I first read Kisses from Katie several years ago and immediately fell into deep admiration and respect for Katie Davis. Reading about how she gave up a comfortable life Nashville to become mother to thirteen daughters in Uganda sounded saintly. Reading her book was truly a blessing because of the gentle wisdom and brave testimony of this lovely young woman. Time has passed, life has blossomed even more for the now Katie Davis Majors and in her second book Daring to Hope: Finding God’s Goodness in the Broken and the Beautiful (published by Multnomah) is filled with and even richer, deeper wisdom that was a privilege to read.
While the first book made me cringe with tales of giant rats (I detest rodents) and often caused me to tear up at the tales of a the desperately needy in Uganda. I still found plenty of joy and laughter in the tales of this determined young woman raising a large family on her own. Daring to Hope does offer moments of boundless happiness, but the book has a more mature tone. Katie is now a married woman with young son in addition to her thirteen daughters. She’s experienced even more of life, death, birth and love in the years that have unfolded between books. Where the first book was still budding, Daring to Hope shows a blossoming of the kind of godly spirit that many women like me strive but fail miserably at achieving.
The main focus in this book is that you can always find God’s goodness. That may sound crazy coming from a woman who leads a very complicated life surrounded by those who daily deal with staggering levels of disease and hunger. Katie always acknowledges the hard. Death is hard, illness is hard, feeling inadequate to provide for need is hard, Katie doesn’t deny this. In fact, that’s what affected me most about reading this book was realizing that these things do bother her. Hearing about her tears, anger, frustrations and questions made me feel that I’m not alone. I’m not the only one who wrestles with big questions about God. I’ve had a very difficult year, well several difficult years, and have had to confront a lot of doubt and questions. Sometimes when you confess these doubts to people whom have lead very comfortable and unquestioning lives you can feel judged and like there’s something wrong with you. There’s something wholly encouraging about knowing that there’s someone else out there, whose character you admire who has struggled with the same things.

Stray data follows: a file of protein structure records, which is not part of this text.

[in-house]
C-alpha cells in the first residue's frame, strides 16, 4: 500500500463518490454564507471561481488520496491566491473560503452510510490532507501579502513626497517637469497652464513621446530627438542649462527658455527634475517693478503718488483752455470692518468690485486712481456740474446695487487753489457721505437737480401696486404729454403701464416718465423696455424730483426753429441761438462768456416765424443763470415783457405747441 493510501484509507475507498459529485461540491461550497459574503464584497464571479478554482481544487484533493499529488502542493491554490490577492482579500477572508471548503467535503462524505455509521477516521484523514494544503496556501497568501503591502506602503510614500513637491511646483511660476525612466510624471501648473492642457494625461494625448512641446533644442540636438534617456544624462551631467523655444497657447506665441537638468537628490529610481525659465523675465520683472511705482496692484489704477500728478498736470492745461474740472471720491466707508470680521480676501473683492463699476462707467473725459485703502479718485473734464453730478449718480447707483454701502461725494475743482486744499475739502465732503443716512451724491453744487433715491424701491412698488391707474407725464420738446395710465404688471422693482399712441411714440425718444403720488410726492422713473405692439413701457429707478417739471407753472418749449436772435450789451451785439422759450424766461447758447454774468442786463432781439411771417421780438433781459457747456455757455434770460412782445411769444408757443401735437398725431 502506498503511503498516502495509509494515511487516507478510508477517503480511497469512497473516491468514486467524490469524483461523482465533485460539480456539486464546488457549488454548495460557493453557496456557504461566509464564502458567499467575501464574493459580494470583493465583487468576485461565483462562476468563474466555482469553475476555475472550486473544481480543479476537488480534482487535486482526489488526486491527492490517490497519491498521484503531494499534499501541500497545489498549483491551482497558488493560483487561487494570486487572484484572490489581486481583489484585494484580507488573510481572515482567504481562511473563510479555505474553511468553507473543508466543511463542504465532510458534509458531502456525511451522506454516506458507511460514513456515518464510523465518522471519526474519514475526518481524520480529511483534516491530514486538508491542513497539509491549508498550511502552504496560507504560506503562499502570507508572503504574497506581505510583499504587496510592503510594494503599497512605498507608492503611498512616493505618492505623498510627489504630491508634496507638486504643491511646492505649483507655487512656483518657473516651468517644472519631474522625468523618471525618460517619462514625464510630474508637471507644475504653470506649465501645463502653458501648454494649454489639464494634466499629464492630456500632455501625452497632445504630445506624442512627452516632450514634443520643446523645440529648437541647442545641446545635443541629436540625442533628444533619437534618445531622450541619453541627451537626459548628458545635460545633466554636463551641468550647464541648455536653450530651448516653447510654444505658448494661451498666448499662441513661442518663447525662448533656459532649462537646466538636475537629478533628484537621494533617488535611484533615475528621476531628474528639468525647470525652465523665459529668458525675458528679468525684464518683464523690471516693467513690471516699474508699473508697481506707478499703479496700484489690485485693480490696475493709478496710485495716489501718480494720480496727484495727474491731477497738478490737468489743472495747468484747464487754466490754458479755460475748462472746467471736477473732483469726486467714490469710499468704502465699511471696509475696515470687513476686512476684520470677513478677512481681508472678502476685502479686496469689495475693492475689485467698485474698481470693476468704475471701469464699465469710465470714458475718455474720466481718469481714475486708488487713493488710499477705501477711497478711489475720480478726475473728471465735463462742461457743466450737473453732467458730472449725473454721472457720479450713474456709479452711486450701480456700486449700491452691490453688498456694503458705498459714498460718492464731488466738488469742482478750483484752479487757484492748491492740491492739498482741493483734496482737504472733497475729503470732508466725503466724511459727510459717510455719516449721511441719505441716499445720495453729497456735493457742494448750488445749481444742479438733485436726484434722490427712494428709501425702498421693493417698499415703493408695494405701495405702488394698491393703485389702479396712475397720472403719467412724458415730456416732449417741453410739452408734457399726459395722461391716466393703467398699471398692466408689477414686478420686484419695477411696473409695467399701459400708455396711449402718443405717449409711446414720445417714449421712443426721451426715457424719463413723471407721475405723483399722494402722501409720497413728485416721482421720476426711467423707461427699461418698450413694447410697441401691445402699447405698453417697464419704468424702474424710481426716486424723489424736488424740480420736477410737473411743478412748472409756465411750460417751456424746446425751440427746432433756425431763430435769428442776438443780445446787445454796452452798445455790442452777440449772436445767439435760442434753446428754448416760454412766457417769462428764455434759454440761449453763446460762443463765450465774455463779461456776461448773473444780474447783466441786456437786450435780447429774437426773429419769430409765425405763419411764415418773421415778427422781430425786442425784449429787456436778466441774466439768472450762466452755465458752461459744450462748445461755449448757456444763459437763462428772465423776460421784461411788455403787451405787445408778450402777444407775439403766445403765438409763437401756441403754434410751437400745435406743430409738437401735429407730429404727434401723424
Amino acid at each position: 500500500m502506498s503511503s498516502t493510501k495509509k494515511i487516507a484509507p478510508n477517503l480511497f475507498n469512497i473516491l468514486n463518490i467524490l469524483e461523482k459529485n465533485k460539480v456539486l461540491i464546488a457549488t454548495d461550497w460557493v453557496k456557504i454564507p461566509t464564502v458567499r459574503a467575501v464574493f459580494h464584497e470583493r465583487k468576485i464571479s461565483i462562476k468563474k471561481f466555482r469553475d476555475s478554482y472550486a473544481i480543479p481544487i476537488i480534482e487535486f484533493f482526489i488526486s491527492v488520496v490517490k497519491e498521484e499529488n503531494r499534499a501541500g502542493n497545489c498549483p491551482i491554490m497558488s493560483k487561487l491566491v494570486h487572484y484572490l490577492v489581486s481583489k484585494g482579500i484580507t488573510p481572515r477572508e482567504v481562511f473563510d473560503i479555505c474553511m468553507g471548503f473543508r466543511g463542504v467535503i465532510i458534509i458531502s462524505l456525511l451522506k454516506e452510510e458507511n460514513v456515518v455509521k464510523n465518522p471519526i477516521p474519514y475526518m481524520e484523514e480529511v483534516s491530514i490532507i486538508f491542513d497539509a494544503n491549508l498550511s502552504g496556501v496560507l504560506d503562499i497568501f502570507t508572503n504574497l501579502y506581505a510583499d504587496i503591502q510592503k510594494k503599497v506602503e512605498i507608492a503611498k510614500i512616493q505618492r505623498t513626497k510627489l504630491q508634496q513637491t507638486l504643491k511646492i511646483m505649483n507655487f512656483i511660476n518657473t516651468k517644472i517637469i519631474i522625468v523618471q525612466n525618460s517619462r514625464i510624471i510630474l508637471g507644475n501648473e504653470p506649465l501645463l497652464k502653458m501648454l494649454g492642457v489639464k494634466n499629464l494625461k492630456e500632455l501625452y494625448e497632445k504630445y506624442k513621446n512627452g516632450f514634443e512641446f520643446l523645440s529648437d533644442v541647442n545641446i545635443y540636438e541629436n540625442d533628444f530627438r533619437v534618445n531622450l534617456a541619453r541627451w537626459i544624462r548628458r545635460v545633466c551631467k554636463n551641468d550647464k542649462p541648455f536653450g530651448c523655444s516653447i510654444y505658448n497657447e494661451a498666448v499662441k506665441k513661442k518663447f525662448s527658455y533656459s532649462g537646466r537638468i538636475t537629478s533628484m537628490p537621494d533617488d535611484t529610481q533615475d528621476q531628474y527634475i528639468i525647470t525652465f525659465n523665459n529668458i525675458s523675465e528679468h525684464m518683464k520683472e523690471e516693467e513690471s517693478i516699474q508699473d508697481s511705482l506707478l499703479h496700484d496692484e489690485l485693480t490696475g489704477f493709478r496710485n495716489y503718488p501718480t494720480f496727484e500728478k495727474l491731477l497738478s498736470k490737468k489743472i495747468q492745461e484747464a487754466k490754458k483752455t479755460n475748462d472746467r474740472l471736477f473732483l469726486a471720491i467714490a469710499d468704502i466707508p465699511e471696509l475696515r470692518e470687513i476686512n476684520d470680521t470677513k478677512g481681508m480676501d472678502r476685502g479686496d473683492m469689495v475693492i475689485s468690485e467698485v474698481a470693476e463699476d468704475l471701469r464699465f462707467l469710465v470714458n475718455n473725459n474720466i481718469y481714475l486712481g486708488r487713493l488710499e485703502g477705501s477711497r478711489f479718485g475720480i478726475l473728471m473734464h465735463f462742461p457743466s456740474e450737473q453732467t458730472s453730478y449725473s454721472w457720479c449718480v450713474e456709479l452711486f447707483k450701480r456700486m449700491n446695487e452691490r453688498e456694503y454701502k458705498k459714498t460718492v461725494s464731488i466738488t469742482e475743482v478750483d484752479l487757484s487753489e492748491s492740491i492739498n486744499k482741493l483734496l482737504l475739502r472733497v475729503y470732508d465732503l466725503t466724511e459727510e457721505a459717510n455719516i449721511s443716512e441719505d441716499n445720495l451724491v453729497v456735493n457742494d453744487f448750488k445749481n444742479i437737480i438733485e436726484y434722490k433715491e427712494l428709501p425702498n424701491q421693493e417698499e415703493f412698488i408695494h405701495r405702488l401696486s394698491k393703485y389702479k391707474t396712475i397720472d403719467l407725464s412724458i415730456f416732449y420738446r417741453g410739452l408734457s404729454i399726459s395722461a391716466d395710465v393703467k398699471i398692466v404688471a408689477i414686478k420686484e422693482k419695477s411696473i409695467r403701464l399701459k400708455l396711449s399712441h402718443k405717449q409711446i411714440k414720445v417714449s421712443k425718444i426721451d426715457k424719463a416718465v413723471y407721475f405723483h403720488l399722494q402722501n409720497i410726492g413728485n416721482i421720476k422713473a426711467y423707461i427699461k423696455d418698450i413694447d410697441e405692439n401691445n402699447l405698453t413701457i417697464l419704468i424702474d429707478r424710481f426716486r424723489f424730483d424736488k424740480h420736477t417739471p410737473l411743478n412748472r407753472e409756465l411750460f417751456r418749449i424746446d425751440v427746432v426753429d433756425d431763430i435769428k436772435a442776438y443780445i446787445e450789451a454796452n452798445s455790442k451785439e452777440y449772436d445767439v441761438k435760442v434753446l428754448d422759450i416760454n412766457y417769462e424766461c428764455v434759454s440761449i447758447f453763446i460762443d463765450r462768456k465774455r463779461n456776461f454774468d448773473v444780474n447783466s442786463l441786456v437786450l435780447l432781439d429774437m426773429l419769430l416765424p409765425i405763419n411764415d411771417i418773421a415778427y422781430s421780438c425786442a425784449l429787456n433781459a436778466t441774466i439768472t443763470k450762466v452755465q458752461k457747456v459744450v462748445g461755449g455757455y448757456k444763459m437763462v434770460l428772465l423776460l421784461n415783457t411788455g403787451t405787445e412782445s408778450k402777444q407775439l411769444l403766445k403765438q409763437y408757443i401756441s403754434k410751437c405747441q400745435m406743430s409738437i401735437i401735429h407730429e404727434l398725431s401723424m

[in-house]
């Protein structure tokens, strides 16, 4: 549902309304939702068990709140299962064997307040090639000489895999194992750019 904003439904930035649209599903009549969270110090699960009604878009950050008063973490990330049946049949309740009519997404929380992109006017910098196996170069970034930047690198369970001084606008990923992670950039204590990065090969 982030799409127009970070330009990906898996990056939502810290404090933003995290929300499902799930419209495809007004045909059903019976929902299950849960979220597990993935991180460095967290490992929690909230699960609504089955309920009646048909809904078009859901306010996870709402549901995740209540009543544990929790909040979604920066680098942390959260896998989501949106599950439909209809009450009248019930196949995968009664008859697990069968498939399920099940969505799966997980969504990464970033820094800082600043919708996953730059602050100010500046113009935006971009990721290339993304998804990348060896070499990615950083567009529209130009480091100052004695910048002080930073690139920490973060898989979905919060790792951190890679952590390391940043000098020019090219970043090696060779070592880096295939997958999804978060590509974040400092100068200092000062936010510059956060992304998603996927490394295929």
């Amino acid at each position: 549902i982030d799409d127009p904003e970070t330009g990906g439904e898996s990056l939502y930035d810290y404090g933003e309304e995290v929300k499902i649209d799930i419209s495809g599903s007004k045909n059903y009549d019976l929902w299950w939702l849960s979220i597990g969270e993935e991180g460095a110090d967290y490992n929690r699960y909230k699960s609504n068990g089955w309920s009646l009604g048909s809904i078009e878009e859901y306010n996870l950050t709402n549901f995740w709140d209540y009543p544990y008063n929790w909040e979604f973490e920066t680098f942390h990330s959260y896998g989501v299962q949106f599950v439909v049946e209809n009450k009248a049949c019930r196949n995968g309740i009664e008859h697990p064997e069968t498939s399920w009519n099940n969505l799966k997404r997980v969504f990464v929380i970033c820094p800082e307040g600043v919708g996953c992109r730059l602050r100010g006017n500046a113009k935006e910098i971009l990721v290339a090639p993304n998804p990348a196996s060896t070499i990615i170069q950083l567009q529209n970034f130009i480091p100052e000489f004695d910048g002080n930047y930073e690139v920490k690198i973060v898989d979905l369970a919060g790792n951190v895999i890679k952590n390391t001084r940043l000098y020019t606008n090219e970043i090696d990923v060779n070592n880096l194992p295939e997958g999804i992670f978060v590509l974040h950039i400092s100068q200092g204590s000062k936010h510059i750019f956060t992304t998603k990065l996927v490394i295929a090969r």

I read this book three weeks after I had given birth to my youngest son. I sobbed for the last 15 pages and then spent some quiet time thinking about how hard the past few years have been. I thought about missing my Pappaw, losing our first child Taylor and two other early miscarriages, health problems, financial problems, relationships with friends and the church that left me shaken. And I found relief in all that God had carried me through and I could really see beauty in some moments that were hard. Aside from being a beautiful book that everyone should read, if you’re going through a season of life where you feel particularly alone or burdened, you need to read Daring to Hope.
God bless Katie for the work she does in her community through Amazima Ministries. And God bless her for being willing to find beauty in suffering and encourage a very exhausted new mother far away in Virginia.
Kari Liked: Daring to Hope is beautiful. I felt convicted and uplifted in reading it. It’s a book that truly teaches you how to deal with the biggest challenging moments of life and to find beauty in them through faith in God.
Kari Didn’t Like: I don’t have a complaint. It was a blessing to read.
I was provided with a copy this book from Blogging for Books in exchange for an honest review, all opinions are my own. This post contains affiliate links, your purchase will support our blog at no cost to you.